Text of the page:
Studying 61 tour players swings, men and women, here is what they did at the two positions of the swing. First when the club was parallel to ground, 21 players had the club head square, 17 slightly shut or closed, and 23 had the club face shut. Nobody had the club open parallel to the ground. At the top of the swing I judged the club to be square, open or closed. I did not try to break it down any further because it was just too difficult. There is a video of what is called “the model golfer” who is making the perfect swing. He looks like a Star Wars character, without the helmet.   His position half way back and at the top of the swing   is square, and I used this in my comparison of how players had the position of their club face at the top of the swing. Of the 21 players that had a square club face  parallel to the ground , 12 were still square, 7 were open, and 2 were shut faced at the top. Of the 17 players who were slightly shut faced at the parallel position, 9 were square, 5 were open, and 3 were shut at the top. Of the 23 players who were shut faced  at the parallel position, 10 got back to square, 3 moved to  open and 10 remained shut at the top of the swing.  Here is what I consider to be the big surprises.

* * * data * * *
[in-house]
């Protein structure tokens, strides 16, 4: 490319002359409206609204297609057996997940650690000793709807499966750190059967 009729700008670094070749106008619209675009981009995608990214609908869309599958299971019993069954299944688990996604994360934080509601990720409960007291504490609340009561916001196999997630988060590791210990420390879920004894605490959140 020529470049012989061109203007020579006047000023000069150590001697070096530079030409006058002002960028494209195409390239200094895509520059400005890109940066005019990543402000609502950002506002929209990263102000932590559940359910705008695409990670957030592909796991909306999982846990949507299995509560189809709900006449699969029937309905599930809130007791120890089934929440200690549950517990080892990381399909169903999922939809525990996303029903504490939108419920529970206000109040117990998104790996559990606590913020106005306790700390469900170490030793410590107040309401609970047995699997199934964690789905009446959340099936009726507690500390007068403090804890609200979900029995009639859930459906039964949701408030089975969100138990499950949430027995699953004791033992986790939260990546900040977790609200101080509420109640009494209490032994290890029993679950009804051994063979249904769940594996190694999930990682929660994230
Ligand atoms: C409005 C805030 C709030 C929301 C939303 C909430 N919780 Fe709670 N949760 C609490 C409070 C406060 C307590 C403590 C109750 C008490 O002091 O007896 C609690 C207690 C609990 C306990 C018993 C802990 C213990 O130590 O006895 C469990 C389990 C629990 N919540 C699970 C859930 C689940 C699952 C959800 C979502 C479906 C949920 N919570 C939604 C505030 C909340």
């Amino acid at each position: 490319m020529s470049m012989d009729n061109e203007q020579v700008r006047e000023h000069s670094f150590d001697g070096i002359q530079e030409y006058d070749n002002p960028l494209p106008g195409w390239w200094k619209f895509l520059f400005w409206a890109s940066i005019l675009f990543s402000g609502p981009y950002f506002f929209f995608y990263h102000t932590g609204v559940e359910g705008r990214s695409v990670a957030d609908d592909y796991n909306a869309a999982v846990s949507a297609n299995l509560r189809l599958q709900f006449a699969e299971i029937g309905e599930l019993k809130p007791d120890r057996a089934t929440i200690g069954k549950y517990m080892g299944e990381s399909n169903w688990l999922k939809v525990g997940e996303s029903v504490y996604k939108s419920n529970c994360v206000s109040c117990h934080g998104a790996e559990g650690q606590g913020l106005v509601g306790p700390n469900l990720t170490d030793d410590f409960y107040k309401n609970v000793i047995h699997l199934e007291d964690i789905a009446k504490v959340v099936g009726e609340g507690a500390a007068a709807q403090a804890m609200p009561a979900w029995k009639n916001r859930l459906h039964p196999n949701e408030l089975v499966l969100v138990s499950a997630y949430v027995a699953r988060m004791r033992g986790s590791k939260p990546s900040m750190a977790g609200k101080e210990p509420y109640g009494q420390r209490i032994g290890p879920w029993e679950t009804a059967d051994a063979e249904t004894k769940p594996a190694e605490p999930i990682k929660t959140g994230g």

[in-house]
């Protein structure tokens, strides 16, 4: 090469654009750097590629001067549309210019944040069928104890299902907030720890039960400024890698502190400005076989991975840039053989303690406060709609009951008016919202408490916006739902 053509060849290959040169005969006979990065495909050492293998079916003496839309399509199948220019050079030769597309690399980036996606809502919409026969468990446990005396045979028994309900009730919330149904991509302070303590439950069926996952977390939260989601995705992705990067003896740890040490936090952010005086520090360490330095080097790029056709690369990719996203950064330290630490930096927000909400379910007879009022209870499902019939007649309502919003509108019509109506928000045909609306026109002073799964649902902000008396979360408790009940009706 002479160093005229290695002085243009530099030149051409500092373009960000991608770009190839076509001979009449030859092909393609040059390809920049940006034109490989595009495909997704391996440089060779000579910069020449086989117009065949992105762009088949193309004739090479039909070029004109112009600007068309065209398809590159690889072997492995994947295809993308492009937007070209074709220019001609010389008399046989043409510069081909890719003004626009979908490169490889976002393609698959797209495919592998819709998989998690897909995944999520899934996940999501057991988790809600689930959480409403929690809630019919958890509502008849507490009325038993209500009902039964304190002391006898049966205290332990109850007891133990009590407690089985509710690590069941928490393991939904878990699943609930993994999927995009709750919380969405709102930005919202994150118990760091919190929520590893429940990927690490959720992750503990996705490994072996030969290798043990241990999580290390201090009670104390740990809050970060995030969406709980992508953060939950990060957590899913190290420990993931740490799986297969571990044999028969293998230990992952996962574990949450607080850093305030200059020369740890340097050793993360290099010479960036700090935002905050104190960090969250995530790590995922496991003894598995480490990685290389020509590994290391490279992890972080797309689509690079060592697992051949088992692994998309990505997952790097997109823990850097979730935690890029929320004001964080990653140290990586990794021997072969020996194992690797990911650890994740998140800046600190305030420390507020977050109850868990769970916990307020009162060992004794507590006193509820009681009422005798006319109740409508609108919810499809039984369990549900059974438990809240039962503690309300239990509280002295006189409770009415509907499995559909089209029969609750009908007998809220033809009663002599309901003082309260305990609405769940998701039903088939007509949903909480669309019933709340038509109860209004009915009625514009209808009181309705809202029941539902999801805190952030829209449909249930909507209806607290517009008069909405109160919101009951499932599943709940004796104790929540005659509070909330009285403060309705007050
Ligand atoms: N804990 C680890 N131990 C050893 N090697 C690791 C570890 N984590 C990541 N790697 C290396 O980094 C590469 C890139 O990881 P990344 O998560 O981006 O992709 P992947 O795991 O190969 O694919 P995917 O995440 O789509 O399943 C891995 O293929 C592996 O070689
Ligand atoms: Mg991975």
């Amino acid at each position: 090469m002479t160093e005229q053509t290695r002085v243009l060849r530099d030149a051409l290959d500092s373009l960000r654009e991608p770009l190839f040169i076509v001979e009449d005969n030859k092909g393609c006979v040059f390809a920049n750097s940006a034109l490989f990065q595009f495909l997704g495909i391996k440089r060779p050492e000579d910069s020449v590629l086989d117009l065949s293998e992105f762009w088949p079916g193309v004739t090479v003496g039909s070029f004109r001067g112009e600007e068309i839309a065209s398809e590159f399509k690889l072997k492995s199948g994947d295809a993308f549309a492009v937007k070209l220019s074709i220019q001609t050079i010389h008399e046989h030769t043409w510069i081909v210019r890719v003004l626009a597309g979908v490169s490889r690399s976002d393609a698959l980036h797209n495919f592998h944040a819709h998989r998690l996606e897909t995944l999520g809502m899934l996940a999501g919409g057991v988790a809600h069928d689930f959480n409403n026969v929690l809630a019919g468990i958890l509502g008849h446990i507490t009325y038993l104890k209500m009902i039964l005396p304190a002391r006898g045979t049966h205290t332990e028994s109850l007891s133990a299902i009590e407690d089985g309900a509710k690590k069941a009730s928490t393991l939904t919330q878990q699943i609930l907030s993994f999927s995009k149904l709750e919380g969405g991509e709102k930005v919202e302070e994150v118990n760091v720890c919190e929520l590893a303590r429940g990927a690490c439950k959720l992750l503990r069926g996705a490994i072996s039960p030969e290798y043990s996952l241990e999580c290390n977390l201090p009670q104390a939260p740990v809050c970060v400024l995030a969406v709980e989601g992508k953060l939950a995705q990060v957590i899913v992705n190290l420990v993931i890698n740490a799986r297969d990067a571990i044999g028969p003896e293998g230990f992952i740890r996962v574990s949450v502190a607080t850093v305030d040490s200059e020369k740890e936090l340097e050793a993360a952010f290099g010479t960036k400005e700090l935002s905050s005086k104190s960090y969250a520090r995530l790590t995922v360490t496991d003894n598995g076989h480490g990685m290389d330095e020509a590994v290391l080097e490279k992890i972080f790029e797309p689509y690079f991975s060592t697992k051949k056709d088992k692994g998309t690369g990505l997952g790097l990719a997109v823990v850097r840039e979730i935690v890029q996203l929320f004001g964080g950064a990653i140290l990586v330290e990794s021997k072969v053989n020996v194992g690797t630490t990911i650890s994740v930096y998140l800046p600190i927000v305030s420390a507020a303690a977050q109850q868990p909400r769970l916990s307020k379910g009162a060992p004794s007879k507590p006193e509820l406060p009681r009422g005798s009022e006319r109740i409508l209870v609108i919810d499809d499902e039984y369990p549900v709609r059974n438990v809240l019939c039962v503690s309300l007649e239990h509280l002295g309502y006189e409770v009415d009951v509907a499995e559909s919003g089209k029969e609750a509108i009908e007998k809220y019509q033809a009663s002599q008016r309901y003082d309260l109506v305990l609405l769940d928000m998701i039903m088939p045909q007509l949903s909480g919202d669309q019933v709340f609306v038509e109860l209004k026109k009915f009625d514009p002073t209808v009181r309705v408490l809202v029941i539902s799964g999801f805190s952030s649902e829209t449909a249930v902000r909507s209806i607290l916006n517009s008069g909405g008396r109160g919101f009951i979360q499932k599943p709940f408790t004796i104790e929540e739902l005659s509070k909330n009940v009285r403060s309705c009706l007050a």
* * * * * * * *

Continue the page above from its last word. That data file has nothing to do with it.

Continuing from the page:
I fully expected Ben Hogan to be open at the parallel position because he is so open at the top. In fact he is by far the most open at the top of any golfer, with that toe of the club pointing right to ground. However at the parallel to ground position he is slightly closed or shut faced. He goes from that position and gets it wide open at the top. No wonder he had to practice so much.

Tiger Woods. Tiger has had 5 different golf swings. His 97 Masters swing, the 2002 Butch Harmon swing, the 2007 Hank Haney swing, the 2013 Sean Foley swing, and his current swing and I don’t know who the hell his coach is now. I have to have a little levity, this is a long freaking blog. Despite all these coach and so called swing changes Tigers club position at parallel to the ground and at the top has always been the same, slightly shut to square. One swing I watched from 2015 he may have been square at the half way back position. Essentially, no coach really changed the position of Tiger’s club face during the course of his swing despite other swing changes.